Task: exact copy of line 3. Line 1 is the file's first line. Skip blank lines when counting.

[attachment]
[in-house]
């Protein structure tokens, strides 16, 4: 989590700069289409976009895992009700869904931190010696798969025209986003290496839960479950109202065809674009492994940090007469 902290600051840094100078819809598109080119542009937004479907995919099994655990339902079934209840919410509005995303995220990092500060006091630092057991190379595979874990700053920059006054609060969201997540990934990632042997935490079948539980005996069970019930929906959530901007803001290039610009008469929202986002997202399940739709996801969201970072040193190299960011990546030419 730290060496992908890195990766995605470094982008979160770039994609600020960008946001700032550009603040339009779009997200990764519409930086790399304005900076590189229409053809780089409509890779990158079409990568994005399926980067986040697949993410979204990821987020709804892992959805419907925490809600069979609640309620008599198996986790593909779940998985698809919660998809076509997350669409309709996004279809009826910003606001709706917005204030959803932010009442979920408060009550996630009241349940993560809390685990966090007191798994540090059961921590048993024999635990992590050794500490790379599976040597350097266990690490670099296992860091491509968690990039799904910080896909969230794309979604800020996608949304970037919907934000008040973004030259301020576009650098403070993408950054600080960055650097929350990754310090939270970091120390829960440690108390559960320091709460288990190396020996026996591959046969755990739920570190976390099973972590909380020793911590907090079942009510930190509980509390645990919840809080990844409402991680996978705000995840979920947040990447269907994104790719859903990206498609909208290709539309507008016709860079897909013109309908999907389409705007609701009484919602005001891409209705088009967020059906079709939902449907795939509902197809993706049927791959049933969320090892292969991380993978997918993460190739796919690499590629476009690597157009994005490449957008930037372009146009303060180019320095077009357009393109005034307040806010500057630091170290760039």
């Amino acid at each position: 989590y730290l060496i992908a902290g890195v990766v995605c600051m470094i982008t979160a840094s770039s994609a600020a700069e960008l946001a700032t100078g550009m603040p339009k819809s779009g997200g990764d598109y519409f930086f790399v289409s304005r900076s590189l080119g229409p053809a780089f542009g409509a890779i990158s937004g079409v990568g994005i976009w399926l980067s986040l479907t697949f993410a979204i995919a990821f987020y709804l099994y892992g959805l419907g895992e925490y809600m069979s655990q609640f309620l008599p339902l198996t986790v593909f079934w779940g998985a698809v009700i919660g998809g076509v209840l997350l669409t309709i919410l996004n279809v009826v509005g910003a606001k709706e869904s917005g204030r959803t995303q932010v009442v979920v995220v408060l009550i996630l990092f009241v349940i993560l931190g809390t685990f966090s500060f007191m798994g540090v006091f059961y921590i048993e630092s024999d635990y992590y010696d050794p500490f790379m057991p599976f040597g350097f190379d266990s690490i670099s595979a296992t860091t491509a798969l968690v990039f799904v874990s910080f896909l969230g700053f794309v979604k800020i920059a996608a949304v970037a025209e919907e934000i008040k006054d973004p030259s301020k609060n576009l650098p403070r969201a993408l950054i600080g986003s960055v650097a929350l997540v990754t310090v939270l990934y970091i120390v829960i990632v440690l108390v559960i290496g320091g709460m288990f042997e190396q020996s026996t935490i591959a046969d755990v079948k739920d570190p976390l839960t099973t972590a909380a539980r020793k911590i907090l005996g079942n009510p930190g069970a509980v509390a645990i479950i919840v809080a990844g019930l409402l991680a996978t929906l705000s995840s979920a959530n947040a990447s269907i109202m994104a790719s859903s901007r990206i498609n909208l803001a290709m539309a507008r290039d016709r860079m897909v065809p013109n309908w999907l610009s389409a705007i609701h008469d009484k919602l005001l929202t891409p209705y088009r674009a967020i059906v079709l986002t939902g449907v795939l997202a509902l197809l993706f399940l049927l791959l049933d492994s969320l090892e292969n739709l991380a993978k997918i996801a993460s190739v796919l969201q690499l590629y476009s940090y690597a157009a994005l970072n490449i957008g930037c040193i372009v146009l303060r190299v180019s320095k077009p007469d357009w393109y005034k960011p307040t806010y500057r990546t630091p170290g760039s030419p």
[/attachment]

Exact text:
């Amino acid at each position: 989590y730290l060496i992908a902290g890195v990766v995605c600051m470094i982008t979160a840094s770039s994609a600020a700069e960008l946001a700032t100078g550009m603040p339009k819809s779009g997200g990764d598109y519409f930086f790399v289409s304005r900076s590189l080119g229409p053809a780089f542009g409509a890779i990158s937004g079409v990568g994005i976009w399926l980067s986040l479907t697949f993410a979204i995919a990821f987020y709804l099994y892992g959805l419907g895992e925490y809600m069979s655990q609640f309620l008599p339902l198996t986790v593909f079934w779940g998985a698809v009700i919660g998809g076509v209840l997350l669409t309709i919410l996004n279809v009826v509005g910003a606001k709706e869904s917005g204030r959803t995303q932010v009442v979920v995220v408060l009550i996630l990092f009241v349940i993560l931190g809390t685990f966090s500060f007191m798994g540090v006091f059961y921590i048993e630092s024999d635990y992590y010696d050794p500490f790379m057991p599976f040597g350097f190379d266990s690490i670099s595979a296992t860091t491509a798969l968690v990039f799904v874990s910080f896909l969230g700053f794309v979604k800020i920059a996608a949304v970037a025209e919907e934000i008040k006054d973004p030259s301020k609060n576009l650098p403070r969201a993408l950054i600080g986003s960055v650097a929350l997540v990754t310090v939270l990934y970091i120390v829960i990632v440690l108390v559960i290496g320091g709460m288990f042997e190396q020996s026996t935490i591959a046969d755990v079948k739920d570190p976390l839960t099973t972590a909380a539980r020793k911590i907090l005996g079942n009510p930190g069970a509980v509390a645990i479950i919840v809080a990844g019930l409402l991680a996978t929906l705000s995840s979920a959530n947040a990447s269907i109202m994104a790719s859903s901007r990206i498609n909208l803001a290709m539309a507008r290039d016709r860079m897909v065809p013109n309908w999907l610009s389409a705007i609701h008469d009484k919602l005001l929202t891409p209705y088009r674009a967020i059906v079709l986002t939902g449907v795939l997202a509902l197809l993706f399940l049927l791959l049933d492994s969320l090892e292969n739709l991380a993978k997918i996801a993460s190739v796919l969201q690499l590629y476009s940090y690597a157009a994005l970072n490449i957008g930037c040193i372009v146009l303060r190299v180019s320095k077009p007469d357009w393109y005034k960011p307040t806010y500057r990546t630091p170290g760039s030419p």